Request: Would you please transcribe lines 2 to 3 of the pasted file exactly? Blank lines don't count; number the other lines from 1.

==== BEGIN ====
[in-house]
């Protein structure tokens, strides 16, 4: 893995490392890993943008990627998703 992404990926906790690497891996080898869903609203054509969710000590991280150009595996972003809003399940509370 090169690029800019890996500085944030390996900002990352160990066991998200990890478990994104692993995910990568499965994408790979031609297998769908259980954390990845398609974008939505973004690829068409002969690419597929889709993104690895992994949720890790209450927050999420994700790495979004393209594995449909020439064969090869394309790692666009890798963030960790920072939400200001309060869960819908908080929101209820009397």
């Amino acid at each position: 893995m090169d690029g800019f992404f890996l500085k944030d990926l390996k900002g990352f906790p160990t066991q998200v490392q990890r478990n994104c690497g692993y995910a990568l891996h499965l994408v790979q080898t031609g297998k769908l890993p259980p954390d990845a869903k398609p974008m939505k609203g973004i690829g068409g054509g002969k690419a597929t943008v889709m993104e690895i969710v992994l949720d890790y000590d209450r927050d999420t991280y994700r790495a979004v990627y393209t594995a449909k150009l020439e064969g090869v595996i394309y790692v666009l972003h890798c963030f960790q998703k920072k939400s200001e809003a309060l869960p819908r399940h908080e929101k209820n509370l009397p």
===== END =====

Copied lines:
């Protein structure tokens, strides 16, 4: 893995490392890993943008990627998703 992404990926906790690497891996080898869903609203054509969710000590991280150009595996972003809003399940509370 090169690029800019890996500085944030390996900002990352160990066991998200990890478990994104692993995910990568499965994408790979031609297998769908259980954390990845398609974008939505973004690829068409002969690419597929889709993104690895992994949720890790209450927050999420994700790495979004393209594995449909020439064969090869394309790692666009890798963030960790920072939400200001309060869960819908908080929101209820009397």
């Amino acid at each position: 893995m090169d690029g800019f992404f890996l500085k944030d990926l390996k900002g990352f906790p160990t066991q998200v490392q990890r478990n994104c690497g692993y995910a990568l891996h499965l994408v790979q080898t031609g297998k769908l890993p259980p954390d990845a869903k398609p974008m939505k609203g973004i690829g068409g054509g002969k690419a597929t943008v889709m993104e690895i969710v992994l949720d890790y000590d209450r927050d999420t991280y994700r790495a979004v990627y393209t594995a449909k150009l020439e064969g090869v595996i394309y790692v666009l972003h890798c963030f960790q998703k920072k939400s200001e809003a309060l869960p819908r399940h908080e929101k209820n509370l009397p």